The supercardioid polar pattern of the S1 should make it somewhat easier to control spill from the rest of the stage. It is also said to provide a fairly hot output, and so shouldn't require much preamp gain. The S1 has a five‑layer mesh head designed to minimise breath noise, wind noise and plosives.
Rode USA +1 805 566 7777
The affordable CL5 has a supercardioid pickup pattern, an even frequency response (100Hz-20kHz, ±5dB), and a respectable SPL‑handling capability of 141dB. It's available in a black or a nickel finish, and ships in its own aluminium carrying case.
Samson Technologies +1 631 784 2200
Shure are well known for their dynamic mics, but they've got the condenser market covered too, with this premium model. The KSM9 has a switchable polar pattern (it can work in cardioid or supercardioid modes), and has been engineered to minimise the proximity effect. It also boasts impressively low handling noise, and is very resistant to popping.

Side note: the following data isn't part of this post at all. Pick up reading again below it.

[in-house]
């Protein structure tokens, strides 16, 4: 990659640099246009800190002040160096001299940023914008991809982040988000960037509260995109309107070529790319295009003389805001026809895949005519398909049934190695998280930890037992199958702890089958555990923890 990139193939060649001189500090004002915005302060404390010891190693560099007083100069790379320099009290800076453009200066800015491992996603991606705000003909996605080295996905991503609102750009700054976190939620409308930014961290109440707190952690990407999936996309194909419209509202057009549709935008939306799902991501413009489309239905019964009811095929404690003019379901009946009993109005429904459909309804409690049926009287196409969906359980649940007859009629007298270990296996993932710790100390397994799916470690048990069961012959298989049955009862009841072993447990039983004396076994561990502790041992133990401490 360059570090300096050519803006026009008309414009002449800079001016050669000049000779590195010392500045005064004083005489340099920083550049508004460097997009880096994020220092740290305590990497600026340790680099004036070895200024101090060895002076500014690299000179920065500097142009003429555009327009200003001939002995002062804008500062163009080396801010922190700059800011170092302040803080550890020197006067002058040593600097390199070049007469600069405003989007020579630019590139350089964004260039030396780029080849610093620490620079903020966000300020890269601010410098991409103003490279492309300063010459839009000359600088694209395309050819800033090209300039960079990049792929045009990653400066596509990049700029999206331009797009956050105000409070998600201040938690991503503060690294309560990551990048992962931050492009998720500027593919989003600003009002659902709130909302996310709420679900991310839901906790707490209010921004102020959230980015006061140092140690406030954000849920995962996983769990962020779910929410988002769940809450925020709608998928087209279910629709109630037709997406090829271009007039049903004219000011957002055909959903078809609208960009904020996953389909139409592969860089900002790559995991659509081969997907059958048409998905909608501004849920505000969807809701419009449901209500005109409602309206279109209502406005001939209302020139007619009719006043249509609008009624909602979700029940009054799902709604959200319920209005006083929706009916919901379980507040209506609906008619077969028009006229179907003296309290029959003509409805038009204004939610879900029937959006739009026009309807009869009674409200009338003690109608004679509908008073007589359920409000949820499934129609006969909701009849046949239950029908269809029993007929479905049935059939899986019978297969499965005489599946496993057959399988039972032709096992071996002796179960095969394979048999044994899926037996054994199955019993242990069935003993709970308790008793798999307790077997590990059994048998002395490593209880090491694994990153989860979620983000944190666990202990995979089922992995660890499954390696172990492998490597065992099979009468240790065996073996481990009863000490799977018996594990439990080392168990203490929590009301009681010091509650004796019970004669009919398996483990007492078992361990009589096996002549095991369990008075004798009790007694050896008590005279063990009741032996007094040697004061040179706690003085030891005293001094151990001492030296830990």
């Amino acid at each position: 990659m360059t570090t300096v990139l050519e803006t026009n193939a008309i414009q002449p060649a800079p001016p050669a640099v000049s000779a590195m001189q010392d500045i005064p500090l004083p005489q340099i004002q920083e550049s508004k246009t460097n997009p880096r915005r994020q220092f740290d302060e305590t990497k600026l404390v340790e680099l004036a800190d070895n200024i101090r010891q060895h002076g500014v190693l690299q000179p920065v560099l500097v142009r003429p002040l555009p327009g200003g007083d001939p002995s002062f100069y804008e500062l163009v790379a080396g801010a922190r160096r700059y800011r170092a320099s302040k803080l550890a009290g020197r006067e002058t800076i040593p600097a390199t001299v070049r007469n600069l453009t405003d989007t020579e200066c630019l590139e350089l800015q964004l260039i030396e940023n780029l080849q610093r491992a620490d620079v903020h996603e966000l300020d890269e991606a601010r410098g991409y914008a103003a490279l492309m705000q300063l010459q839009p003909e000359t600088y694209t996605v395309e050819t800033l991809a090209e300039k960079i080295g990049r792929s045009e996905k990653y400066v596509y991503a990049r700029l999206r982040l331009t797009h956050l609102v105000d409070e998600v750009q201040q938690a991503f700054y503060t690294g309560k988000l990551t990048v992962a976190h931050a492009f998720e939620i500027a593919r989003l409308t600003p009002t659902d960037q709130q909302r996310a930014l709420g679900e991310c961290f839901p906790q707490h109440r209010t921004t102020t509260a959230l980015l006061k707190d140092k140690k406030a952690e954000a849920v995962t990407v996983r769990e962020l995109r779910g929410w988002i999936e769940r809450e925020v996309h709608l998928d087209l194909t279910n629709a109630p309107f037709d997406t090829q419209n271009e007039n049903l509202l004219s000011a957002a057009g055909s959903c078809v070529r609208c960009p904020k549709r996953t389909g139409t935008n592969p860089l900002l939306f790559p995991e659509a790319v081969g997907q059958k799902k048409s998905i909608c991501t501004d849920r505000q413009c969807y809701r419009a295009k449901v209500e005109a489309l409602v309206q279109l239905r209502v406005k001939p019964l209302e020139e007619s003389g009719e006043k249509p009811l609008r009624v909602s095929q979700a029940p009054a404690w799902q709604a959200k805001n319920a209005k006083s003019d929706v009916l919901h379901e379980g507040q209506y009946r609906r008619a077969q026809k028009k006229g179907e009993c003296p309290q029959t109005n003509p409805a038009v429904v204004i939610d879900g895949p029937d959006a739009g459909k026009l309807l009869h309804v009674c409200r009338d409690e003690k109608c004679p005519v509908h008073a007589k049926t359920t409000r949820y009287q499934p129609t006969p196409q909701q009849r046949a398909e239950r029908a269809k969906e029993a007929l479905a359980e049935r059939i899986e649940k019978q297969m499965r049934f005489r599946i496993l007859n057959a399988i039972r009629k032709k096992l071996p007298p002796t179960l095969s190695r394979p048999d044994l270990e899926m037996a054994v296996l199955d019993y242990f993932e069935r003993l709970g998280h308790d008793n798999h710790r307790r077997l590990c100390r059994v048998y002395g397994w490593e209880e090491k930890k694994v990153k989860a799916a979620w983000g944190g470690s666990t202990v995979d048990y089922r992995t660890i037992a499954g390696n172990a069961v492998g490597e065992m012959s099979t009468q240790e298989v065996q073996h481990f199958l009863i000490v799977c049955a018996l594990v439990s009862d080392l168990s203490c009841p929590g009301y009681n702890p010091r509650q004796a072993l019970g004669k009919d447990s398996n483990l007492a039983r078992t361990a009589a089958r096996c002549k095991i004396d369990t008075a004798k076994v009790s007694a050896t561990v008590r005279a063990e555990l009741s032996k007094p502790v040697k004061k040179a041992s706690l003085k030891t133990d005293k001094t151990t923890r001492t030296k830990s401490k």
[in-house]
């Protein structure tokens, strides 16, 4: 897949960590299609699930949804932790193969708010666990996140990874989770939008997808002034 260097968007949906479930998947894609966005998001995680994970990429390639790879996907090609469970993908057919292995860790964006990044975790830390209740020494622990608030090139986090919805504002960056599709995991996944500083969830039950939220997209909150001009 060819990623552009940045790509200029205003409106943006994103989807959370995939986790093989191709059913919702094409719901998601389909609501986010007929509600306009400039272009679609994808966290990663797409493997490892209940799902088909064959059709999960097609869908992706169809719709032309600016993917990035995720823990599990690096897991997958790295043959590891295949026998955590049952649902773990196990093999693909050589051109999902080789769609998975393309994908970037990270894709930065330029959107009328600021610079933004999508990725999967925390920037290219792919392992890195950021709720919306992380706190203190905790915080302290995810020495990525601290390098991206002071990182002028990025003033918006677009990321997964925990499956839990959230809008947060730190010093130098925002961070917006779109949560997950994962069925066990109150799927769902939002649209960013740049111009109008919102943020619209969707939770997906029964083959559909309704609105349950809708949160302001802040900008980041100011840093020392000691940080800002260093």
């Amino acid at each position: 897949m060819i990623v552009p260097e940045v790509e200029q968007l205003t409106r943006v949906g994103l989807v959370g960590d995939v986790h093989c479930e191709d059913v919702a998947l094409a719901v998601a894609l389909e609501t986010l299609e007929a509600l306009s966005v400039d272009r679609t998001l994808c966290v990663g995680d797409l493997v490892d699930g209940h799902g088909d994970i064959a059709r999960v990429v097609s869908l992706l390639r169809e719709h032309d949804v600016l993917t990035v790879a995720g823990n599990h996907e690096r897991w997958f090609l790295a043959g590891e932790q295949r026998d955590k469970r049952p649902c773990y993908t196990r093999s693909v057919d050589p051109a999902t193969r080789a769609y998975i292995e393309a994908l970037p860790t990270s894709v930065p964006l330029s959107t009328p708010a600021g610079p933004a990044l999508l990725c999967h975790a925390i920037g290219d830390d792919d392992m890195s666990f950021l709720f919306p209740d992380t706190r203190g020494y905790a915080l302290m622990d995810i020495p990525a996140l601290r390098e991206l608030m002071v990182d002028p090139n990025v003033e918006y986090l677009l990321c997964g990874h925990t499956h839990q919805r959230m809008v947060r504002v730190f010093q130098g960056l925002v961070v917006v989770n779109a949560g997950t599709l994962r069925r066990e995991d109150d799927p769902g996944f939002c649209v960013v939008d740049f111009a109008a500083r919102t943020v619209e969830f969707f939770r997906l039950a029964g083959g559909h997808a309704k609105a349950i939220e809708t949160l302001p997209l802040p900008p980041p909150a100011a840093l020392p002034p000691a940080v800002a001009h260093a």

Shure UK +44 (0)1992 703058
Shure +1 800 257 4873
The cardioid-pattern C5 has a fairly neutral sound, albeit with a slightly exaggerated low end. It's pretty resistant to plosives, however, and is both solidly built and easy to grip. The C5 represents a relatively inexpensive entry into the stage capacitor market, yet offers good technical performance and rugged build quality.
AKG USA +1 818 920 3237
The H1 is based around the same capsule that SE use in their small‑diaphragm SE2A instrument mic, so it should find uses in the studio as well as on stage. It has the high‑frequency extension and detailed sound typical of 'pencil'-type mics, yet it is rugged enough to withstand regular live use. It also has an easy-to-grip rubberised coating for hand-held use.
SE Electronics +44 (0)8455 002500
Thinking of upgrading your stage vocal mic to a capacitor model? Here's what you need to know.